2020: The year relations between the European Union and Turkey turned sour

2020 has been the year in which the President of Turkey, Recep Tayyip Erdogan, has sharpened his foreign policy, creating tensions with the European Union and the region.

His controversial decision to convert the Hagia Sophia museum in Istanbul – originally founded as a cathedral – into a mosque made headlines in March. This action was seen by many as an attempt to evade attention on the country’s economic crisis, exacerbated by the fall of the lira and the COVID-19 pandemic.

The now-new mosque caused a wave of consternation in the international community. Pope Francis and leaders of the Greek Orthodox Church publicly showed their disapproval.

Another culture clash took place in October. After the assassination of French professor Samuel Paty, President Emmanuel Macron launched a campaign to protect secular values ​​in France against radical Islamism. And he reiterated his support for the publication of any religious figure. In response, Ankara called for a boycott of French products and Erdogan accused Macron of carrying out an anti-Islamic agenda and publicly indicating that the French president should undergo a mental health check.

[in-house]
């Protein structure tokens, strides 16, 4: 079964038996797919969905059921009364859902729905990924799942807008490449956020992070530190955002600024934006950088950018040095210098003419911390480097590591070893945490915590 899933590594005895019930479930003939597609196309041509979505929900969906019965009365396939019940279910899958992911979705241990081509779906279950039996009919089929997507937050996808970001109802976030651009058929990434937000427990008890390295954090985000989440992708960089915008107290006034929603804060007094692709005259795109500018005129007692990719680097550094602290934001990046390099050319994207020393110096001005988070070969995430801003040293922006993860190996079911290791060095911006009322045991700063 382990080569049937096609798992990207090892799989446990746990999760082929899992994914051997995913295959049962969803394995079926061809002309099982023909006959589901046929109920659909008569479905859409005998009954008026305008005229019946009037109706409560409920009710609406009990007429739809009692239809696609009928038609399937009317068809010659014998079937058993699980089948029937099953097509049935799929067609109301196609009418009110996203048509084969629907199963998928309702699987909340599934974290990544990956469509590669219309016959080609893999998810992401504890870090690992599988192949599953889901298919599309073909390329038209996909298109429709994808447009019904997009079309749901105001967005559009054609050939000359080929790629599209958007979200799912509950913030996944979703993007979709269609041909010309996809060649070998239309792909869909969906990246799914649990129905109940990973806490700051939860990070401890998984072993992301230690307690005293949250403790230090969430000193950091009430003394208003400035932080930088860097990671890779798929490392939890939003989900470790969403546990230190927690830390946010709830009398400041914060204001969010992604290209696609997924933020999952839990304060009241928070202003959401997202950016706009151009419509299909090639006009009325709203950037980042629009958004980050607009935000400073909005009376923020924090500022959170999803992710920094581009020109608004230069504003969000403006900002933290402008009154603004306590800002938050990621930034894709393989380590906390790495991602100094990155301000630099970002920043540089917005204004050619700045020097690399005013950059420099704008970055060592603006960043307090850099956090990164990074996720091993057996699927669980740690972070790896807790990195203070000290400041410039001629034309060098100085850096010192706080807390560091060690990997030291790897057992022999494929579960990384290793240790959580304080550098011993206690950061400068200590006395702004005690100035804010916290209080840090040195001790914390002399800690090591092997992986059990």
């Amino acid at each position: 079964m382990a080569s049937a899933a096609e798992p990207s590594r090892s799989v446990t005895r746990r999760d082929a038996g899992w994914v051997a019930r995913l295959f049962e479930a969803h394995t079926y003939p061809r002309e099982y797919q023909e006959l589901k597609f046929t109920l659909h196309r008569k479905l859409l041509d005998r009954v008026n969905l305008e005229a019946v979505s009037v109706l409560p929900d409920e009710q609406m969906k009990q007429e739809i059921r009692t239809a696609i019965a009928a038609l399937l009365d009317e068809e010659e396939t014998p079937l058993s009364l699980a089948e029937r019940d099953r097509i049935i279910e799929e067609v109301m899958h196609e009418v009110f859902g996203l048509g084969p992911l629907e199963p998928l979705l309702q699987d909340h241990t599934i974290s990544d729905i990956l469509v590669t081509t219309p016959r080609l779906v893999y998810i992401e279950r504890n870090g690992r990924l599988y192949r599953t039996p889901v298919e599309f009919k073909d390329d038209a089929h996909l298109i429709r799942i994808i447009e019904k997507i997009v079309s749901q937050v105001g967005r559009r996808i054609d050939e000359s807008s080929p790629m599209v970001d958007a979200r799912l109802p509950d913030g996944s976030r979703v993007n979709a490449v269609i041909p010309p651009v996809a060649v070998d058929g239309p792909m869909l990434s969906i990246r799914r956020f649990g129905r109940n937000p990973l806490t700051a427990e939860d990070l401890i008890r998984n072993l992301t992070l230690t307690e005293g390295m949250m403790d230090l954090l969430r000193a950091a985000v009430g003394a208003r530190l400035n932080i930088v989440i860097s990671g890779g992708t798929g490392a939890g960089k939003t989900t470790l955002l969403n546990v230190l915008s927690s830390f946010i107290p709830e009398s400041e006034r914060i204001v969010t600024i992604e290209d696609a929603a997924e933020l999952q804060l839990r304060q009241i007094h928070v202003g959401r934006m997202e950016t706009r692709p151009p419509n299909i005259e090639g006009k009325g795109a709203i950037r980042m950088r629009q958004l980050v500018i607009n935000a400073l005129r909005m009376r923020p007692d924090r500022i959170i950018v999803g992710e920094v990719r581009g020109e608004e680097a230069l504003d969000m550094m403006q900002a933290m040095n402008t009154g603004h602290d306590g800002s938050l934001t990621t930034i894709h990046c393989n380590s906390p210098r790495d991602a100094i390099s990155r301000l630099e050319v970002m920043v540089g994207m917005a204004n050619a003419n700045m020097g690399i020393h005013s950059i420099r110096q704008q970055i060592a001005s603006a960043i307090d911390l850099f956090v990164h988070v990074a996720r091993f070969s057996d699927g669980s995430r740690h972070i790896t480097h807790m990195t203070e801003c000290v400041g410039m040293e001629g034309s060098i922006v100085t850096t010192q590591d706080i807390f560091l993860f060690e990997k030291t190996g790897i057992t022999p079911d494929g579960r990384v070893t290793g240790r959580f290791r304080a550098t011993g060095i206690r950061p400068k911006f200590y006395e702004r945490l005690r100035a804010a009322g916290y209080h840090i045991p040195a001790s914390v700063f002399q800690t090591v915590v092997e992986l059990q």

But this contest goes far beyond religious issues. Macron has time and again opposed Erdogan’s putting ambitions.

France and Turkey are at odds over the conflict between Armenia and Azerbaijan over Nagorno Karabakh. Also for Syria, Libya and maritime rights in the eastern Mediterranean.

Tensions escalated when Turkey sent the exploration vessel Oruç Reis to a disputed area to search for oil and gas fields.

In this new escalation over energy resources and maritime borders, the European Union supported Greece and considered Turkey’s activities in the eastern Mediterranean to be illegal. Ankara opposed and mobilized its naval and air forces to the area, Greece did the same. Concern about a possible military conflict persists to this day.

This puts additional strain on the already fragile relationship with the European bloc. Turkey is a member of NATO, a trading partner and also a key collaborator in the migration crisis. Erdogan has

The era of a neutral Turkey is over, the Turkish president leads with the help of his army his new expansionist policy, which follows the motto “Alone against all others”.